a-new-way-to-classify-nba-players-using-analytics

A New Way to Classify NBA Players Using Analytics

About 5 months ago, I stumbled upon this article on TheScore. The summary: the traditional 5 positions are no longer enough to describe NBA players. The game has changed after all. The authors come up with a way to classify players in 9 classes, based on the way they play the game.

In this article, I will take another shot at classifying players in various clusters, depending on what they do on the court. However, I will do it using data science and more precisely the K-Means clustering.

I will also take a deeper look at what makes a winning team, i.e. what type of players should be put together for a team to be successful.

Let’s get to it!

Preparing the data

I began by scaping data directly from NBA.com. In total, I collected a total of 28 stats for all 529 players that played in the league in 2019–2020.

Along with traditional stats (points per game, assists, rebounds, etc.), I also collected stats describing shot location, type of offensive play (drive, iso, etc.) defensive efficiency and usage rate.

Then, I decided to get rid of players that played less than 12 minutes per game, as I felt classifying players based on how they play when they barely play was not gonna provide accurate results.

#Remove players with at less than 12min per game
df=df[df.MINUTES > 12]
df = df.reset_index(drop=True)

That leaves us with a total of 412 players.

Feature creation

I decided to create 3 new variables, describing what percentage of a player’s field goal attempts come from where on the court (paint, mid range or 3 point line).

#Get total FG attempts
shot_attempts=df.filter(regex='FGA').sum(axis=1)#Get new variables
df['CLOSE']=df['PAINT_FGA']/shot_attempts
df['MID_RANGE']=df['MR_FGA']/shot_attempts
df['PERIMETER']=shots_perimeter/shot_attempts

Here is a snapshot of the final dataframe used, containing a total of 31 columns and 412 rows.

df.head()

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Player clustering

Let’s begin by scaling the data. Scaling means to change the range of values without changing the distribution. That is useful because machine learning algorithms work much better when features are on the same scale.

Here is how to scale the data.

data = df.iloc[:,5:34]
scaled_data = StandardScaler().fit_transform(data)

Then, it’s time to find the best number of clusters. In order to do so, I will use the silhouette score, which is available using scikit-learn.

The silhouette score is a metric that measures the quality of clusters. It ranges between 1 and -1, with a score of 1 meaning that clusters are well apart from each other and clearly different (which is what we want).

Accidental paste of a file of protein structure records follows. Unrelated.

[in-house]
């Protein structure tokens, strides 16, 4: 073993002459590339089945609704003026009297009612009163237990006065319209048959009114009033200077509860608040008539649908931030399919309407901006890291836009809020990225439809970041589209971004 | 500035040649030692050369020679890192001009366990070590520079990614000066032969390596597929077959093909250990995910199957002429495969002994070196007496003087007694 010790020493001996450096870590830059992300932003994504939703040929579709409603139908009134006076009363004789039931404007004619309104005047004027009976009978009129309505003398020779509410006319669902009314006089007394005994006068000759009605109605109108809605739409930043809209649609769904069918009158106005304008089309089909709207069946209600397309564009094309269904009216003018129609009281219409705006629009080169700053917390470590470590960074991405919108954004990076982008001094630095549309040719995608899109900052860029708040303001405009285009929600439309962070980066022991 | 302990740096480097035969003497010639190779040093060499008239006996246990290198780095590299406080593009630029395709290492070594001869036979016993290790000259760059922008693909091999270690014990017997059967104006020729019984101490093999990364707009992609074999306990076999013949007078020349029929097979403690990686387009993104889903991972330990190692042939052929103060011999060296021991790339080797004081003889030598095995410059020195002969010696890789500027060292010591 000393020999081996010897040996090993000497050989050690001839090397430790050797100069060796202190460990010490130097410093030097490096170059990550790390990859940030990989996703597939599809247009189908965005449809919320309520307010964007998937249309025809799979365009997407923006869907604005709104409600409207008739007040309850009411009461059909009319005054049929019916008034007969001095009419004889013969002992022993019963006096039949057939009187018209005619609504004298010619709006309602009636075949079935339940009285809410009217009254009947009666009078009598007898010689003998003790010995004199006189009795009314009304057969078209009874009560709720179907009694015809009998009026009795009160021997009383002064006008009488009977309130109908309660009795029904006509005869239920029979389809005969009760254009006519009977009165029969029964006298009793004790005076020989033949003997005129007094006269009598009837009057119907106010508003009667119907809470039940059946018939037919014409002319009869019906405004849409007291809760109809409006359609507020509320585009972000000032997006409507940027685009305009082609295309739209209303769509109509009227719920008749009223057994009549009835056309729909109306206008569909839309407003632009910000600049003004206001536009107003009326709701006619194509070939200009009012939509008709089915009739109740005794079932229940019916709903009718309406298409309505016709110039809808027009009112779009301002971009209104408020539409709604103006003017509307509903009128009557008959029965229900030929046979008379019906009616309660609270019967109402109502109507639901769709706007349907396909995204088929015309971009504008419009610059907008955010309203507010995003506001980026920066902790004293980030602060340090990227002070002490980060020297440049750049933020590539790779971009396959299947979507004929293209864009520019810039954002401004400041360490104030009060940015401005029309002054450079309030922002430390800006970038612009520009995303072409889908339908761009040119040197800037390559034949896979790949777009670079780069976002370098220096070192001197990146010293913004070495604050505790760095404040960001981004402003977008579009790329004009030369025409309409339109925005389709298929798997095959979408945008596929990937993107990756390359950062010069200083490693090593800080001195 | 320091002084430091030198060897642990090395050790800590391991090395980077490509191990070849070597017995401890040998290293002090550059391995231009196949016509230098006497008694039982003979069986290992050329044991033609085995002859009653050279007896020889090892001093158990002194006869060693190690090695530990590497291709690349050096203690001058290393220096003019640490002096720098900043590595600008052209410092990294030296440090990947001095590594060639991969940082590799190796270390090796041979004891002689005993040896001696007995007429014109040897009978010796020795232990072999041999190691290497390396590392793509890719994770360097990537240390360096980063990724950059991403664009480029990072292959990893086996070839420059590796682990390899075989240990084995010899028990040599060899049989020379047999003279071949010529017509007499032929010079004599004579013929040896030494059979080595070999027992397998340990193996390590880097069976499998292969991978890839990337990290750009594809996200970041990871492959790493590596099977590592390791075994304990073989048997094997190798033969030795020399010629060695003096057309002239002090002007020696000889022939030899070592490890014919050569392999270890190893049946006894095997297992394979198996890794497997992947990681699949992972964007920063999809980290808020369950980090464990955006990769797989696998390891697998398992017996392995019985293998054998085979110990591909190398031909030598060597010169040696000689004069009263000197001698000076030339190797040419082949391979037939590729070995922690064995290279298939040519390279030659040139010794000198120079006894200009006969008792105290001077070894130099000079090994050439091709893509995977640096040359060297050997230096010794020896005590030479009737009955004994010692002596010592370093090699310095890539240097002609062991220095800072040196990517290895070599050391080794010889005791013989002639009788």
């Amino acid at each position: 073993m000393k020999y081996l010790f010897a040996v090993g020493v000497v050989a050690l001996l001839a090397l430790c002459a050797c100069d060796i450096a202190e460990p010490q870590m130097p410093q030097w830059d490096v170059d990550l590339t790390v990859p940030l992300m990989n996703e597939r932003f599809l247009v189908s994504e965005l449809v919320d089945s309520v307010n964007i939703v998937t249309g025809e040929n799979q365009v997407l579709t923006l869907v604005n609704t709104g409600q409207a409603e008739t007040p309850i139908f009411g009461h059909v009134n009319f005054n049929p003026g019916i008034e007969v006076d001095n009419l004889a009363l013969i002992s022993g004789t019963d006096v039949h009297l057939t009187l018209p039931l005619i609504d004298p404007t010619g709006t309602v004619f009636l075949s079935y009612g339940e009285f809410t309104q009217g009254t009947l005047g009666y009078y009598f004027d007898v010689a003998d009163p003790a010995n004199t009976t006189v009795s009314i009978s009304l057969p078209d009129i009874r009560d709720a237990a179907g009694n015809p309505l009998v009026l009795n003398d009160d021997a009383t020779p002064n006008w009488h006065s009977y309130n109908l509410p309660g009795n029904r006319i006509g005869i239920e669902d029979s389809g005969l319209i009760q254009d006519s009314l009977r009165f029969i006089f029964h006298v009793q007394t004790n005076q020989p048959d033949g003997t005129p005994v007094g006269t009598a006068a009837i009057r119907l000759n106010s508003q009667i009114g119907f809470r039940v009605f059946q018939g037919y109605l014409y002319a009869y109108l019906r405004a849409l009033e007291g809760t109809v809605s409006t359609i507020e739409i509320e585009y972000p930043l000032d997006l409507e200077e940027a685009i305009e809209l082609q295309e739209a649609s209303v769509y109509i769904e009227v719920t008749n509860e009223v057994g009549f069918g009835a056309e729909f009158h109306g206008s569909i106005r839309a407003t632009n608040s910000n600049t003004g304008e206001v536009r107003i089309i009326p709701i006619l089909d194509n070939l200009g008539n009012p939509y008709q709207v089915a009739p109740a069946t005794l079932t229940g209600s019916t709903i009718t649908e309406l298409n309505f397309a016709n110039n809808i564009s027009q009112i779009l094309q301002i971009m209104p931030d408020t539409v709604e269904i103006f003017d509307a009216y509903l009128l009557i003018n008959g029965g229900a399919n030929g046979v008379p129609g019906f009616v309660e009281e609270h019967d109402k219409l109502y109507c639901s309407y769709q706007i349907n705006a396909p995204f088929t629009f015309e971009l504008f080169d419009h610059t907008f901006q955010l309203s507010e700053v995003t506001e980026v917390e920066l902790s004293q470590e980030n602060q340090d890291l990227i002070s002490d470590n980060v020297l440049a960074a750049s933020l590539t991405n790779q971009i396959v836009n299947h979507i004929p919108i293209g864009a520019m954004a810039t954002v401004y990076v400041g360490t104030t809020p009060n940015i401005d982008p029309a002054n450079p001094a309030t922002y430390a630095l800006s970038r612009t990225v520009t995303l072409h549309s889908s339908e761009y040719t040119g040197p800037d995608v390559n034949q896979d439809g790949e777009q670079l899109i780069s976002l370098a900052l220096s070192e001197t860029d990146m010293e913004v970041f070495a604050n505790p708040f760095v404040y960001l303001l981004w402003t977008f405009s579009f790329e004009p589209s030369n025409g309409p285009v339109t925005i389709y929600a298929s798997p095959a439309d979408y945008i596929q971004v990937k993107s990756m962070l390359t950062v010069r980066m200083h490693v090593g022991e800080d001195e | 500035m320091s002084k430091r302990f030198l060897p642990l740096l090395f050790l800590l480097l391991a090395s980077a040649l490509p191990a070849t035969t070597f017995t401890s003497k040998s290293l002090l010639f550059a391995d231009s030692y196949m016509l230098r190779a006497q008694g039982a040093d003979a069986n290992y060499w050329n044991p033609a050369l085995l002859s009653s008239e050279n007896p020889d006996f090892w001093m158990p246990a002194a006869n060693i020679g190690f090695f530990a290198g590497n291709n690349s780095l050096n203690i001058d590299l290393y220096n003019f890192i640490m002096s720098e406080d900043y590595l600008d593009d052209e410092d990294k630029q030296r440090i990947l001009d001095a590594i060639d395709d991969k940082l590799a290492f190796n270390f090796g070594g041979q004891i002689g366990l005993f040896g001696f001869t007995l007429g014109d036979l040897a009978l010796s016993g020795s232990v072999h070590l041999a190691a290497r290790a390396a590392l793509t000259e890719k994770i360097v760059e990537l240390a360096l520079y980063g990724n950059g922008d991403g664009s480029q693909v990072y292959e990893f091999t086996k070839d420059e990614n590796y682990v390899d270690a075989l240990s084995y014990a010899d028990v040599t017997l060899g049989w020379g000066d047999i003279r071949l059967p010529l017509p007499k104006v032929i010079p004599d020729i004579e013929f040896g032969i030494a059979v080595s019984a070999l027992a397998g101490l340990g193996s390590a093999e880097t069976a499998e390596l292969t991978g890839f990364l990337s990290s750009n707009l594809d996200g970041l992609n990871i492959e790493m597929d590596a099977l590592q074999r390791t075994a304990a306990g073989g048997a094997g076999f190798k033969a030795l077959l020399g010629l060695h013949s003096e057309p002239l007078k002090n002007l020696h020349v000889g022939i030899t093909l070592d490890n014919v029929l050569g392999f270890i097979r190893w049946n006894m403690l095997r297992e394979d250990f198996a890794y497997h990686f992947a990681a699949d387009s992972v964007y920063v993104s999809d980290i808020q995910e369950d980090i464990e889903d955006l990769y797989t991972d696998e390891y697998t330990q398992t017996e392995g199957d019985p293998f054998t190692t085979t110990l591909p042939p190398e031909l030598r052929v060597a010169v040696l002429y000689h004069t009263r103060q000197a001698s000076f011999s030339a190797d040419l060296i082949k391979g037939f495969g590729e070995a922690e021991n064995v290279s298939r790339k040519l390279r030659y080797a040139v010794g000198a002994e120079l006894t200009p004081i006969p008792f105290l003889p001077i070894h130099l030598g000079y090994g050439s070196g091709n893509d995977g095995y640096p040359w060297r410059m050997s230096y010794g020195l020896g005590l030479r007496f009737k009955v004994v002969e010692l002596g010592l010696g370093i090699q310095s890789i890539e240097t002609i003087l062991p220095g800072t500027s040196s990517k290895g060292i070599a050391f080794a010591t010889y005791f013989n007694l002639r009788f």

So simply put, we want the highest silhouette score possible.

The following loop calculates the silhouette score for every k between 6 and 12. I started the loop at 6 because at 5, it basically classifies players by position.

#Find best number of clusters
sil = []
kmax = 12
my_range=range(5,kmax+1)for i in my_range:
    kmeans = KMeans(n_clusters = i).fit(scaled_data)
    labels = kmeans.labels_
    sil.append(silhouette_score(scaled_data, labels, metric =  
    'correlation'))

And here is the plot with the scores.

#Plot it
plt.plot(my_range, sil, 'bx-')
plt.xlabel('k')
plt.ylabel('Silhouette Score')
plt.title('Silhouette Score by K')
plt.show()

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We see that we should be using a total of 7 clusters to classify NBA players based on the way they play.

Let’s look at those clusters.

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Looking at this, I came up with the following names for the clusters.

  • Stretch players. Solid players, mostly there to stretch the court. Efficient 3 point shooters. Players like Danny Green, House, Reddick.
  • High usage bigs. Big players, great rebounders that score from post up plays. Players like Vucevic, Jokic, Embiid.
  • Low usage Bigs. Usually big centers that don’t typically start. Not really involved in the offense. Players like Zubac, Biyombo, McGee.
  • Ball dominant scorers. Players that shoot a lot, can score from everywhere. Good playmakers and ball handlers. The main stars. Players like Harden, Mitchell, Lebron (A.K.A The Goat).
  • Versatile rotation players. Efficient but low usage players, typically smaller. Players like Caruso, Dellavedova, Connaughton.
  • High quality contributors. Good players, secondary ball handlers. Typically good 3 point shooters, versatile players. Guys like Tobias Harris, Middleton, Bledsoe.
  • Athletic forwards. Players that like to drive or post up, not great shooters. Players like Aaron Gordon, Derrick Jones, Jabari Parker.

So what makes a good team?

With all that in mind, it can be interesting to see how good teams were composed this year.

For this exercise, I considered that the good teams were the final 8 teams in the playoffs this year. The following code separates the teams and creates a radar plot, using Plotly.

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This radar plot shows a few interesting things. First, we see that bad teams had a lot more players in the “Athletic Forwards” cluster (3.1 vs 1.9 player per team). This type of player does not seem to help in creating a contender.

Good teams also tend to have more strech players (3 vs 2.1 per team). That is not surprising. Having players that belong to the “Ball Dominant Scorers” cluster is one part of the equation (and it’s obviously very important). Surrounding them with good shooters that stretch defenses is crucial too.

Conclusion

There is more than one way to win in the NBA. However, surrounding your star players with the right pieces is a crucial part of it. Hopefully, this article gave you some insight into that.